On the left side of Amanda’s headstone is an image of the Salt Lake Temple. The image represents all her family sacrificed to follow their beliefs and become an eternal family. Fifteen days after Johan’s death in 1898, Amanda had his temple work completed, by proxy, and they were sealed in the Salt Lake Temple for time and all eternity. On January 22, 1902, Amanda and her living children gathered in the Salt Lake Temple to be sealed as a family. As part of that special day, Johan and Amanda’s two children, who passed away in Sweden in 1881, were sealed to their parents as well. 

Johan Bengtsson Wessman
Since Johan is buried in an unmarked grave in Kamas, Utah, we decided to put an image of a sailing ship representing Johan and what he did for a living to support his family.  It is also symbolic of the family leaving their ancestral home and coming to America. (Wind powered ships were no longer in use when they immigrated, but a sailing ship looks better on a headstone than a steam powered ship.)
Johan, Amanda and their seven children are buried in many different places, three of them in unknown locations. For this reason, we felt it was important to list all of the family’s names on the headstone. 
Back, left to right: Henry, Herbert, Joseph.
Seated, left to right: Fanny, Amanda, Bertha.
Photo taken 1906 in Salt Lake City, Utah.

This headstone is a fitting memorial to Johan, Amanda and their children who worked hard and sacrificed so much.  Because of this, we, their descendants, have much to be grateful for.

For those of you who would like to visit Amanda’s grave, in person or virtually, click here.  This will take you to Billion Graves website where you can view an image, obtain a map and get directions.
Here is a list of the rest of the family and where they are buried: 
  • Johan Bengtsson is buried in Kamas, Utah, unknown location
  • Fanny Constantia is buried here in Salt Lake City Cemetery, Salt Lake City, Utah
  • Bertha Maria is buried here, a short walk from her mother's grave, in Wasatch Lawn Memorial Park, Salt Lake City, Utah
  • Gerda Hildegard is buried in Sweden, unknown location
  • Anders Johan Herbert is buried in Sweden, unknown location
  • John Herbert is buried here in Salt Lake City Cemetery, Salt Lake City, Utah
  • Henry Richard Emanuel is buried here in Salt Lake City Cemetery, Salt Lake City, Utah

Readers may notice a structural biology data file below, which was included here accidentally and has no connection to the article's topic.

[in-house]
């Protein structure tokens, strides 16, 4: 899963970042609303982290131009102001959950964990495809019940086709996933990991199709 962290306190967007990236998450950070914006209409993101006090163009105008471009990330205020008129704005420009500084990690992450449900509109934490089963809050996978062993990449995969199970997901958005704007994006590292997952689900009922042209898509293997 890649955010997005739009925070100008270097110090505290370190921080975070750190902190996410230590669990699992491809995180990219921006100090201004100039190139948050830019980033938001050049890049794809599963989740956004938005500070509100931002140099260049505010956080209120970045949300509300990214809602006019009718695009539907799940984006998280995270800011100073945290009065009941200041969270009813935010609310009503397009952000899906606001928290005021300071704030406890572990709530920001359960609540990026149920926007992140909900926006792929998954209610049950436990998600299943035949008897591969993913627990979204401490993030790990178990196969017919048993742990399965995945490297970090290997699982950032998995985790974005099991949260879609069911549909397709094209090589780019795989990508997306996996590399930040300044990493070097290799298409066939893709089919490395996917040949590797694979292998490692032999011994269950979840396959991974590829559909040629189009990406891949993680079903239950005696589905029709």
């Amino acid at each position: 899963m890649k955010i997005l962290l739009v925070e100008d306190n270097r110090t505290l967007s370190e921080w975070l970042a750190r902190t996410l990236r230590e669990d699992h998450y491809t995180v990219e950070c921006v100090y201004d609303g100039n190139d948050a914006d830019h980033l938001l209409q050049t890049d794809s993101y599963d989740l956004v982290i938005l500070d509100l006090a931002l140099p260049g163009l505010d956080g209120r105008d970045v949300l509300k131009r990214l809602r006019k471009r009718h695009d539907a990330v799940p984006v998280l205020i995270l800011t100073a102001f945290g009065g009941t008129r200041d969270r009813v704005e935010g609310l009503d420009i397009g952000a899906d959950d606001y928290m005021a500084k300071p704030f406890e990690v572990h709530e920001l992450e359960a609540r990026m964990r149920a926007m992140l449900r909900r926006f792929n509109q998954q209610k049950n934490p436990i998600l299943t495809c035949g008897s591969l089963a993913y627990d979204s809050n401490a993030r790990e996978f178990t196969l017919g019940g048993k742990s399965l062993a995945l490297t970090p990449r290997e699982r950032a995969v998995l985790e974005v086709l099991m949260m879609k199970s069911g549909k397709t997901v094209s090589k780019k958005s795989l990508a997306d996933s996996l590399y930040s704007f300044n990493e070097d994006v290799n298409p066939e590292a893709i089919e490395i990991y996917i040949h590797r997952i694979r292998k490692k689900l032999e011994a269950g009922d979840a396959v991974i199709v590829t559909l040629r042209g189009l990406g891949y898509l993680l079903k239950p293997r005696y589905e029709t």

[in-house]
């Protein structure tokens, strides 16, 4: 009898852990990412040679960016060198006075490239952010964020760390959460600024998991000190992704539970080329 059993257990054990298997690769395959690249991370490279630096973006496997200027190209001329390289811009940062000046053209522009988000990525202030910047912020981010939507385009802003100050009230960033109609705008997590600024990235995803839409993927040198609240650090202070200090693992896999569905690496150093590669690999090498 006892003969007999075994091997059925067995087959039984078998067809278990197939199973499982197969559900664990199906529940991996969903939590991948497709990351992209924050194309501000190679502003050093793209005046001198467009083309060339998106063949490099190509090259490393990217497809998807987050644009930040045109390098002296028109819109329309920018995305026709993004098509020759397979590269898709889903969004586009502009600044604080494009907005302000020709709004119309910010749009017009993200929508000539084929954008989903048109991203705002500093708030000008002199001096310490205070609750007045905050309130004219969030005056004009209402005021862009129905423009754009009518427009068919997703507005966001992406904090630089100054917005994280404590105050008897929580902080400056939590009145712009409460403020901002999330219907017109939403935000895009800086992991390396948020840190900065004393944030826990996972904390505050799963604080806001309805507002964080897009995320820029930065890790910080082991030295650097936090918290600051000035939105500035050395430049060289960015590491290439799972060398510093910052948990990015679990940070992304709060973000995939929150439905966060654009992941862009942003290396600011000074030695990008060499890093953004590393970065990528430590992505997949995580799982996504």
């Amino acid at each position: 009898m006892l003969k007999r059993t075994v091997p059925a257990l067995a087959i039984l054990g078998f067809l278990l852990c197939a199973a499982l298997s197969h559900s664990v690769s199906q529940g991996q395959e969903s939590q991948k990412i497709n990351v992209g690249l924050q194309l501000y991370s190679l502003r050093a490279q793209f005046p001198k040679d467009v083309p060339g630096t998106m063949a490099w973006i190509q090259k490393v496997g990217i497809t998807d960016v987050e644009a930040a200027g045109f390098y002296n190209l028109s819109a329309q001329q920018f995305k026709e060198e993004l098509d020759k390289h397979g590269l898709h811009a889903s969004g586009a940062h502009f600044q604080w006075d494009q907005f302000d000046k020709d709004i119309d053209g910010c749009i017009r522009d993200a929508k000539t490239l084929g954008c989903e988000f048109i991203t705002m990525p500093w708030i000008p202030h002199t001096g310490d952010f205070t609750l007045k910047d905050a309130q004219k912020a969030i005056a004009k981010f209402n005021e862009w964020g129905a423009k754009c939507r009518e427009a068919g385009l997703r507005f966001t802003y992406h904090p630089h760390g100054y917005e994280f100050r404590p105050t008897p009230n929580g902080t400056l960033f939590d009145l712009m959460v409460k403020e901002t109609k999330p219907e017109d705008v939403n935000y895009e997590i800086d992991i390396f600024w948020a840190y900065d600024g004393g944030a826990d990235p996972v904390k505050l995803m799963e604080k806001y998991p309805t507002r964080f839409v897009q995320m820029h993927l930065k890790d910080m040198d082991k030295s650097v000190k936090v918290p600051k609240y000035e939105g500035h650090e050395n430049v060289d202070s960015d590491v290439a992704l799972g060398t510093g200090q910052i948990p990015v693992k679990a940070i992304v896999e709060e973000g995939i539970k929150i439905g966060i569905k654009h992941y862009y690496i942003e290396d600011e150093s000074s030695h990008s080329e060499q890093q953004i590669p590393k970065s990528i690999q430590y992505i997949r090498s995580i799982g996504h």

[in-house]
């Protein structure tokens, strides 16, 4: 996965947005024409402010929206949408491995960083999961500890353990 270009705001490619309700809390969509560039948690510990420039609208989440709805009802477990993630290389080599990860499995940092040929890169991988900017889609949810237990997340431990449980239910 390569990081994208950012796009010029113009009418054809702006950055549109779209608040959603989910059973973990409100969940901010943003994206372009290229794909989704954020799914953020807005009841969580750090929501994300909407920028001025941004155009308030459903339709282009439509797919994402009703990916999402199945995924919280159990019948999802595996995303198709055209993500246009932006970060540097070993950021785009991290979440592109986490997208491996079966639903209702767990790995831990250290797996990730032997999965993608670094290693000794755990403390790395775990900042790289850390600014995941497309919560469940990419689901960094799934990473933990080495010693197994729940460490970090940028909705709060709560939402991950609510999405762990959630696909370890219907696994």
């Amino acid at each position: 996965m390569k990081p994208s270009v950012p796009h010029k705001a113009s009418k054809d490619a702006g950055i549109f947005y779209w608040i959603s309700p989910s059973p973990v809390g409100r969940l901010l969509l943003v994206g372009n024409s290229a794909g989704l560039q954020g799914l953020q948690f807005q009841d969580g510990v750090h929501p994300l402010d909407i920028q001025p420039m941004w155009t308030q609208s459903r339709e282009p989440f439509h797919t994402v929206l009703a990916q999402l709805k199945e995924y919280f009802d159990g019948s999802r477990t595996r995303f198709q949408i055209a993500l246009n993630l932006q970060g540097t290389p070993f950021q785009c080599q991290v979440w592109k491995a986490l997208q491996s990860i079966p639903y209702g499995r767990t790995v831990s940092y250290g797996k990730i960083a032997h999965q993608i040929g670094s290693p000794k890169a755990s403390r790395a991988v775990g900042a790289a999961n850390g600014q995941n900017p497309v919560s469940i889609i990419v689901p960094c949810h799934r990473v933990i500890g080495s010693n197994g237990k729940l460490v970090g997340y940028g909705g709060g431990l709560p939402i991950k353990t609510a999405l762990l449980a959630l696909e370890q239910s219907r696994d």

• Joseph Harold Moroni is buried here, by his mother, in Wasatch Lawn Memorial Park, Salt Lake City, Utah
The view from Amanda's grave, looking east. 
The yellow and red flowers are by her headstone.

Friday, November 15, 2013

Kind Angels Watch Her Sleeping Dust...

There was a picture of Lydia Tanner's gravestone on FindaGrave, but the poem was not readable, so I put out a request on FindAGrave for a new picture. A kind local volunteer, Thomas Moné, took a lovely clear photo, used here by permission.

The inscription says, in typical early 19th century language:

In memory of
consort of John Tanner,
who died May 31st 1825,
aged 41 years, 6 months
& 13 days.

Kind angels watch her sleeping dust,
Till Jesus comes to raise the just.
Then may she wake in sweet surprise.
And in her saviour's image rise.

The poem was used on gravestones in the 19th century as widely as the American South and Australia. I haven't been able to track down its origin, but it was in print in an 1860s memorial catalog.

The willow-tree-and-urn motif on the top of the gravestone became common in the late 18th century. It symbolized, simply, mourning.

Monday, November 11, 2013

Some Thoughts on Veteran's Day

A Brief Genealogical Survey of Our Military Servicemen

James Tanner, one of our blog authors, was in the service during the Vietnam War.

Wallace Tanner served in the Army Air Forces during the Second World War:

John Wessman served in the Army during the Second World War. 
His many brothers also served in the war:

Roy Tanner served in Europe during the First World War:

Lester Glade enlisted in the Army but the Armistice 
was signed before he was sent overseas:

John Morgan served in the Civil War, 
fighting for the Union with Wilder's Lightning Brigade:

Samuel Shepherd served in the War of 1812, 
spending time in a prisoner of war camp in Canada:

A number of ancestors fought in the Revolutionary War. 
Here are our Vermont soldiers: The Green Mountain Boys.

Going back further in history, a number of family lines have 
military connections to the French-Indian Wars:

Looking beyond the ocean, Alexander Hill fought at the 
Battle of the Nile during the Napoleonic Wars:

And there are more, but that's what I can remember off the top of my head.

A Personal Note about Observances Around the World This Week

There's a quote going around Facebook right now, misattributed to Winston Churchill, “We sleep safely at night because rough men stand ready to visit violence on those who would harm us.” Besides the fact that it doesn't sound like Churchill, it was originally attributed to George Orwell, who evidently also didn't say it.